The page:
Highmark’s Care Cost Estimator looks promising

Highmark Health Services, a big Blue Cross Blue Shield plan is rolling out its Care Cost Estimator, a transparency tool designed to get members to make cost-saving choices. The video embedded below does a good job of explaining the tool. In watching it, I’m impressed at just how far these tools have come over the past couple of years.

The site is similar in concept to a travel website like Orbitz. It allows users to select the type of care they need, and then see an array of provider choices and associated costs. The costs include total costs and out-of-pocket costs that are specific to the member. It claims to incorporate all aspects of the benefit design and benefit use to calculate the actual out-of-pocket costs. The site also displays patient reviews of the providers.

The real potential of the site is described at around the 2:20 mark, where the video refers to “reference based benefits,” which set an allowable price for a specific procedure and then make the patient pay anything above that amount. Reference pricing has the potential to produce major cost savings at least for certain procedures. I wasn’t aware that Highmark was utilizing this approach. In any case, in order to make reference-based pricing effective, transparency tools like this are an absolute must.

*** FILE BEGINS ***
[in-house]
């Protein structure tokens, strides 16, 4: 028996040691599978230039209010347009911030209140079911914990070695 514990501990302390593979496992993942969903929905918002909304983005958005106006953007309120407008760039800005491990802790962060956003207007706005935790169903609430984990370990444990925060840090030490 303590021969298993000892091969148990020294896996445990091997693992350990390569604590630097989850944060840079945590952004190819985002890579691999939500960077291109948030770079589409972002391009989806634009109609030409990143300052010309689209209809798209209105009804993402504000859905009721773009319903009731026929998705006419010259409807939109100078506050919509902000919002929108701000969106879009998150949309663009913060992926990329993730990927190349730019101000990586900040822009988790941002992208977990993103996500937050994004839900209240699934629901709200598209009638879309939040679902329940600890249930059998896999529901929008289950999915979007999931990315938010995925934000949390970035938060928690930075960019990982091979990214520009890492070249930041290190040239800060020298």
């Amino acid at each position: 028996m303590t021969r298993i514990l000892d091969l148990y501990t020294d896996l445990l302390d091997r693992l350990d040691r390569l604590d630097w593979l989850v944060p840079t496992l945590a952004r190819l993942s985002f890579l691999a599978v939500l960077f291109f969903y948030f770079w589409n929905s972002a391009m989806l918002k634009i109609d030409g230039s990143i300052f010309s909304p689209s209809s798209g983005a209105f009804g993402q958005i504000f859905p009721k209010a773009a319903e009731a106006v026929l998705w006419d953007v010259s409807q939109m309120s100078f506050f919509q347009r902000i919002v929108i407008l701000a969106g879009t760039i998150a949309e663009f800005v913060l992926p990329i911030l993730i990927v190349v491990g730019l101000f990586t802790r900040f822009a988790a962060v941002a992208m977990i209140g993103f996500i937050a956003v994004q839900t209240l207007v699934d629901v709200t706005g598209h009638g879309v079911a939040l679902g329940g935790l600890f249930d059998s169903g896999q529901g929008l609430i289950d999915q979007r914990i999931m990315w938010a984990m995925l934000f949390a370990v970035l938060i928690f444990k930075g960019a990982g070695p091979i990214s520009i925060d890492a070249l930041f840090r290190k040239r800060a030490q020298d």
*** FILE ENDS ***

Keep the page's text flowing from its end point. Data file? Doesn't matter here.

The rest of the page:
I don’t know whether the site is as easy to use and as useful as the video makes it seem. But if so, this is a big step forward for Highmark, its customers and members.

By David E. Williams of the Health Business Group.

One thought on “Highmark’s Care Cost Estimator looks promising

  1. qualityhealthcareplease

    Deductable, out-of-pocket, premiums, co-pays, and co-insurance. Is it just me or does this seem artificial, like you are talking to a used car salesman? All I want is one price for the health care I need for a year — I am willing to pay a small fee with each interaction if others have to do the same thing to limit overutilization. I wish I could just get my care from an ACO and cut out the middleman.

    Reply

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